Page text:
If your pet is on medication to control FHS, Purely Pets does not recommend discontinuing traditional medications cold turkey or discontinuing them at all. This is your decision based on how the following program works. We highly recommend you work closely with your veterinarian.


D'ToxifierInformation has been hinting that FHS may be due to over-vaccinating or excessive use of chemicals used to control fleas and ticks. Because cats are much more sensitive to vaccines and chemicals than dogs are, they can suffer more serious side effects. D'Toxifier is a homeopathic remedy highly recommended for detoxification.



Nupro YEAST FREEIt is very important to give your pet an an-all around vitamin containing vitamins, minerlas, amino acids and digestive enzymes to round out the diet.  This is important regardless of what you are feeding. Nupro YEAST FREE  is an all-natural pet supplement. It is helpful in promoting hair growth; controlling itchy, dry, flaky skin; repelling fleas and ticks; building energy and blood; stabilizing nerves for better disposition and alertness; arthritic conditions; allergies; improving appetite; burning fat; digestion and relieving gas.

Click here for other supplements cats like

Calm & Relax

Calm & RelaxWill help control behaviors such as biting at the tail, nervousness and aggressiveness.  It is excellent in restoring proper nervous system balance and works as a daily tonic for highly stressed pets.



Factors That May Contribute to a Toxic Overload

Titanium dioxide -- Titanium dioxide has recently been classified by the International Agency for Research on Cancer (IARC) as an IARC Group 2B carcinogen ''possibly carcinogen to humans''. It is widely used to provide whiteness and opacity to products such as paints, plastics, papers, inks, foods, and toothpastes. It is also used in cosmetic and skin care products, and it is present in almost every sun block, where it helps protect the skin from ultraviolet light. It is found in cat food and should be avoided as it has been linked to some cases of Feline Hyperesthesia Syndrome.

Hair spray -- do not spray when pet is in the same room.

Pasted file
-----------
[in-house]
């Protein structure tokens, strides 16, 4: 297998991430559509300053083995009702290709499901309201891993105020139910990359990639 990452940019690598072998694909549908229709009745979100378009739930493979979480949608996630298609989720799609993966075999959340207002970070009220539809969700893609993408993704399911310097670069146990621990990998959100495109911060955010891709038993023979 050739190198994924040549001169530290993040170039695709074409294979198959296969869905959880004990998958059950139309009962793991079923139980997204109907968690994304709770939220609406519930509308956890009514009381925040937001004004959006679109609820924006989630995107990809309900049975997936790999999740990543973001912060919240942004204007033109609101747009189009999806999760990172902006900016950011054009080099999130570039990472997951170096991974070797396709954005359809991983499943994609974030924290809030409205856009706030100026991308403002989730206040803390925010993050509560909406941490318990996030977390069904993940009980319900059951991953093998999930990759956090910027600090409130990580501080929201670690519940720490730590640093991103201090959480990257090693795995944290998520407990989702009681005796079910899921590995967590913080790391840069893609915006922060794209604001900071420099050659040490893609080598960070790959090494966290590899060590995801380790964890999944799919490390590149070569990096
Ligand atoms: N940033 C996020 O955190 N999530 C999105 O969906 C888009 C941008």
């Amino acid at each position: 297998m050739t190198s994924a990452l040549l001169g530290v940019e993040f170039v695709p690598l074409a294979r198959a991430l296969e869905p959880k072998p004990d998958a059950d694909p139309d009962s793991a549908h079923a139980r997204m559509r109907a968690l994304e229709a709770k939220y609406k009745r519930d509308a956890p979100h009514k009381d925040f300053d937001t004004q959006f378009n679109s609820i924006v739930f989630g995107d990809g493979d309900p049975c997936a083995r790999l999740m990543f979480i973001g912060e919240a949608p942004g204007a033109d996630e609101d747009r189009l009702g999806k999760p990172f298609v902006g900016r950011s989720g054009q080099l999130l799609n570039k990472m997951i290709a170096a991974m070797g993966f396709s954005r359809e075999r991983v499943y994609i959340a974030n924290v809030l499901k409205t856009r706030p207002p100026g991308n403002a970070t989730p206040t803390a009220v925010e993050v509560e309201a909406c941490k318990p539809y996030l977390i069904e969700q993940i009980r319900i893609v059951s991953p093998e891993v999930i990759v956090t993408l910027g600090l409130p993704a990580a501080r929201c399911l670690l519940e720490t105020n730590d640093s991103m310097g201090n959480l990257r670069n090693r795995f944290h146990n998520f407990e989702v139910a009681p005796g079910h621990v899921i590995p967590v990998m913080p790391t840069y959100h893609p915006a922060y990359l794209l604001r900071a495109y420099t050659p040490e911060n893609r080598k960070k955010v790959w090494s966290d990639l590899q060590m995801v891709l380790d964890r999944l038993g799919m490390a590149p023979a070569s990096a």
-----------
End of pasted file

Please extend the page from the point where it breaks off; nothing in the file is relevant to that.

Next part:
Cigarette smoke

Pollution from chemical plants

BHA -- a preservative commonly used in pet food.

BHT -- a preservative commonly used in pet food.

Sodium nitrate -- proven in research studies to cause severe seizures. Sodium nitrate is found in MANY things we eat. Read the ingredient labels carefully.

Carpet powders

Air fresheners

Salt, Ferrous sulfate, Copper sulfate, Calcium Iodate, Monosodium glutamate in excess

Sugar -- sucrose, corn syrup, molasses, cane sugar.

Low quality commercial treats

Low quality dry food

Low quality canned food

Plastic bowls -- These bowls have been implicated as a health concern because the plastic may leach into the food. All plastics release some undetectable fumes, especially when heated. This out gassing means the fumes can pass into the foods that are served or stored in the bowl or container. Stainless steel or glass bowls are recommended.

Cheap ceramic dishes -- same concern as above.

Fumes from all bathroom cleaners

Fumes from bleach

Fumes from dusting products.

Household cleaners - household cleaners contain a chemical called formaldehyde (also known as embalming solution), which could cause severe irritation to pet's eyes, throat and skin? Some floor polishes contain chemicals that can cause cancer as well as damage to the heart, kidneys, liver and central nervous system.

All toxic flea products -- If the product states on the label, "Hazardous To Humans And Domestic Animals", it is hazardous to your pet.

Toxic shampoos

Toxic flea collars


Lyme vaccine

Rabies vaccine

Lead -- lead poisoning can result from licking or eating wood chips on which there is lead paint. If this is a concern, a blood test can be done when doing regular blood work, but it must be specified that you would like a LEAD POISONING TEST which is not part of the normal blood work.

Paint fumes

Paint chips from lead based paint

Scented candles

Vitamins with high sodium level

Pine cleaners

Red food dye


The above program does not apply to every pet and therefore, it is important to have your pet thoroughly examined by a veterinarian. If you decide to seek natural methods, Purely Pets recommends a consultation with our on-staff nutritionist.

A consultation will include a personalized diet and holistic program suggestions, all custom-tailored to your pets' personal needs. This is particularly imperative in pets with complicated health issues, or if you have done outside reading and have conflicting information.

Please feel free to contact Purely Pets today!